Bikes are already in the store, and more are being built daily, so stop by and check em’ out! You might just find your new favorite bike! To make reservations to demo one of these sweet machines Click Here!

May 24th, 2016|Pioneer Sports News, Press Release|

Press Release: Pioneer Wins Best of Frisco Award for 3rd Consecutive Year!

Press Release

FOR IMMEDIATE RELEASE

Pioneer Sports Receives 2016 Best of Frisco Award

Frisco Award Program Honors the Achievement

FRISCO March 1, 2016 — Pioneer Sports has been selected for the 2016 Best of Frisco Award in the Ski Rental Concession category by the Frisco Award Program.

Each year, the Frisco Award Program identifies companies that we believe have achieved exceptional marketing success in their local community and business category. These are local companies that enhance the positive image of small business through service to their customers and our community. These exceptional companies help make the Frisco area a great place to live, work and play.

Various sources of information were gathered and analyzed to choose the winners in each category. The 2016 Frisco Award Program focuses on quality, not quantity. Winners are determined based on the information gathered both internally by the Frisco Award Program and data provided by third parties.

About Frisco Award Program

The Frisco Award Program is an annual awards program honoring the achievements and accomplishments of local businesses throughout the Frisco area. Recognition is given to those companies that have shown the ability to use their best practices and implemented programs to generate competitive advantages and long-term value.

The Frisco Award Program was established to recognize the best of local businesses in our community. Our organization works exclusively with local business owners, trade groups, professional associations and other business advertising and marketing groups. Our mission is to recognize the small business community’s contributions to the U.S. economy.

SOURCE: Frisco Award Program

CONTACT:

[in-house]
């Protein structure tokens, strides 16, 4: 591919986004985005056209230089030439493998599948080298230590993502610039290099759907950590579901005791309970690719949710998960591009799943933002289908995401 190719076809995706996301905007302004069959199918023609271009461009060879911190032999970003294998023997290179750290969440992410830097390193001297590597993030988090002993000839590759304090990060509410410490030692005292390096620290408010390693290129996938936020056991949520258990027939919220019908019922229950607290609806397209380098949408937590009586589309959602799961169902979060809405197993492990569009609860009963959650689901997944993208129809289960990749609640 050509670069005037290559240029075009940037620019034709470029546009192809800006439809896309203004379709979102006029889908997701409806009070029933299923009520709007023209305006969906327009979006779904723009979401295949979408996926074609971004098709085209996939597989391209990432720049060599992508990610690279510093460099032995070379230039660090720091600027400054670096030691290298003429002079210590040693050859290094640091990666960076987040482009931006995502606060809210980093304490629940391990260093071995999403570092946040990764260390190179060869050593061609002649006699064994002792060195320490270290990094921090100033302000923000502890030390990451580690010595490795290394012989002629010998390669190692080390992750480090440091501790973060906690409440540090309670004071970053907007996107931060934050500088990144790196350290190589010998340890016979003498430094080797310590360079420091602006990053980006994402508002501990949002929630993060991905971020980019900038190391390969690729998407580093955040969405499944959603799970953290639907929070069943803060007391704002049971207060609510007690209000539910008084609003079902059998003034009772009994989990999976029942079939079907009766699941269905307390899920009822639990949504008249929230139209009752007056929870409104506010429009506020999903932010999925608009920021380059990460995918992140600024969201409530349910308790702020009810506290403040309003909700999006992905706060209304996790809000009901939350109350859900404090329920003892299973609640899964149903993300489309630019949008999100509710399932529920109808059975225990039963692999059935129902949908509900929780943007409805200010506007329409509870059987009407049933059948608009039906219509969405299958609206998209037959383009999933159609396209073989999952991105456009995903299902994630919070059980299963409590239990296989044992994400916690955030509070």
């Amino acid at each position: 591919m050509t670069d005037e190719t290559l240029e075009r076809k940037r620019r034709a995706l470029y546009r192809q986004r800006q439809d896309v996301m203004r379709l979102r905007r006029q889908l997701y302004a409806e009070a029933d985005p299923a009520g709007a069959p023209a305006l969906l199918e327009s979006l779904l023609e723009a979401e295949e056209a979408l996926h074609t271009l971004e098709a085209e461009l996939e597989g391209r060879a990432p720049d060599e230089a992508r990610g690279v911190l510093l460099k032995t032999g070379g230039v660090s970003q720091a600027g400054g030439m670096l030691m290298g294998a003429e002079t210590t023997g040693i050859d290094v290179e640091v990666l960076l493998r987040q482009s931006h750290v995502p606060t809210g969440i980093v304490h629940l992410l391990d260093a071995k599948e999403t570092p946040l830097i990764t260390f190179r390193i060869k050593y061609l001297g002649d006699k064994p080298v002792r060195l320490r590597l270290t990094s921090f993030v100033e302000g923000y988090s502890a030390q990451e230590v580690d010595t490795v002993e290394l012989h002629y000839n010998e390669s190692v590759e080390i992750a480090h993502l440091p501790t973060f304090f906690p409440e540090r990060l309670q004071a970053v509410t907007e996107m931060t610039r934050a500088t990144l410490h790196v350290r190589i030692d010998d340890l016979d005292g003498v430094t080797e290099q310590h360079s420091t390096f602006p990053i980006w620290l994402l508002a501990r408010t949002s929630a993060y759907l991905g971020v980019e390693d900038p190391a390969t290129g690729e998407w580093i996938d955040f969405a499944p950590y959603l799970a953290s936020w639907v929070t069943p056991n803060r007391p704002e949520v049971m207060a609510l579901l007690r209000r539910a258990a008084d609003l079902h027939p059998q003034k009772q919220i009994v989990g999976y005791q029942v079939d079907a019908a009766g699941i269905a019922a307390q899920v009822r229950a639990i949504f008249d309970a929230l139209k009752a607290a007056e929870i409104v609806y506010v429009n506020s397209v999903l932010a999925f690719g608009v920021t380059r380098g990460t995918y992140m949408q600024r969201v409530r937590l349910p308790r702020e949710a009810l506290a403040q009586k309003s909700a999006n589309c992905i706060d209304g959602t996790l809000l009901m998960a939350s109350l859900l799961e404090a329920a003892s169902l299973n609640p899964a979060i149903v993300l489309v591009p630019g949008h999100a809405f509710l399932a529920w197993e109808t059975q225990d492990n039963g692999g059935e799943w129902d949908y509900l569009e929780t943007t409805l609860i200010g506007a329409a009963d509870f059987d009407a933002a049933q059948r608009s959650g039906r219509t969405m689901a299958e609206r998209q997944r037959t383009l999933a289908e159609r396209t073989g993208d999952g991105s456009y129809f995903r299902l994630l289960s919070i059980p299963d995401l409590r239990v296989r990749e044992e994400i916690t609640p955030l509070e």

Frisco Award Program
Email: PublicRelations@awardconnections.org
URL: http://www.awardconnections.org

March 8th, 2016|Pioneer Sports News, Press Release|

Wake Up Breck

Every year for…..who knows how long??? The locals have liked to kick off the ski season and Breckenridge Ski Resort’s opening by gathering together around something EVERYONE loves. COFFEE!!!  If you’re a local, you already have your spot scoped out where be grabbing that cup of morning goodness. If you’re just visiting, check out the list of participating shops, and maybe we’ll see you there! Don’t be late ‘cause those mugs go quick!

Date: November 12, 2015
Location: Breckenridge
Time: 7:00am

Don’t miss the 13th Annual Wake Up Breck!

Breckenridge Ski Resort will hand out FREE commemorative coffee mugs and will buy you a free cup of coffee to get you and the town ready for ski season.

Mugs are available while supplies last, so get to your favorite shop early. Wake Up Breck is Breckenridge Ski Resort’s way of saying thanks to our community for our hospitality to guests all season long.

Participating coffee shops:

  • Starbucks
  • Clint’s Bakery & Coffee House
  • Cool River Coffee House
  • Daylight Donuts
  • The Coffee Depot at Main Street Station
  • Cuppa Joe’s
  • Kava Café
  • The Crown
  • Cabin Coffee of Breckenridge

Thursday, Nov. 12 — 7:00am until they’re gone!

November 9th, 2015|Events|

Is Your Equipment Ready?

As a new ski season begins there is so much excitement and anticipation. As locals, we count down the days until the local mountains start opening. For most people, they are checking the weather forecast or marking their calendars for that first day off they can head for the hills and take their first turns of the season.

In all the excitement, it’s important to take the time and make sure you and your equipment are ready to charge the mountain, full force, when that day comes. Nothing ruins a first day on the mountain like getting to the base of the lift and realizing you still have your summer storage wax on your skis or board…. Or those ski pants that “still have one more year in them” soak through on the first chair lift ride of the day, that’s if they even still fit. It’s also important to make sure you, physically, are ready for a day of sliding on snow. It takes a few more muscles to ski down a black mogul run than sitting on the couch watching the Broncos and eating chips, just sayin’. Speaking from experience, it’s a lot more fun (and easier on the wallet) spending some time, during this waiting period, getting those muscles and joints strong and stable, and skiing all season long, than getting hurt in November and missing the whole season, trying to recover.

The time is now! Pull out those ski, try on your gear, go to the gym, and make sure you and your gear are set up for success. If not, our tune shop is cranked up, and we’ve got GREAT DEALS (up to 70% OFF) on last year’s gear and 20% OFF all 2016 winter outerwear to get you set up from head to toe!

Come say hi!

November 8th, 2015|Pioneer Sports News|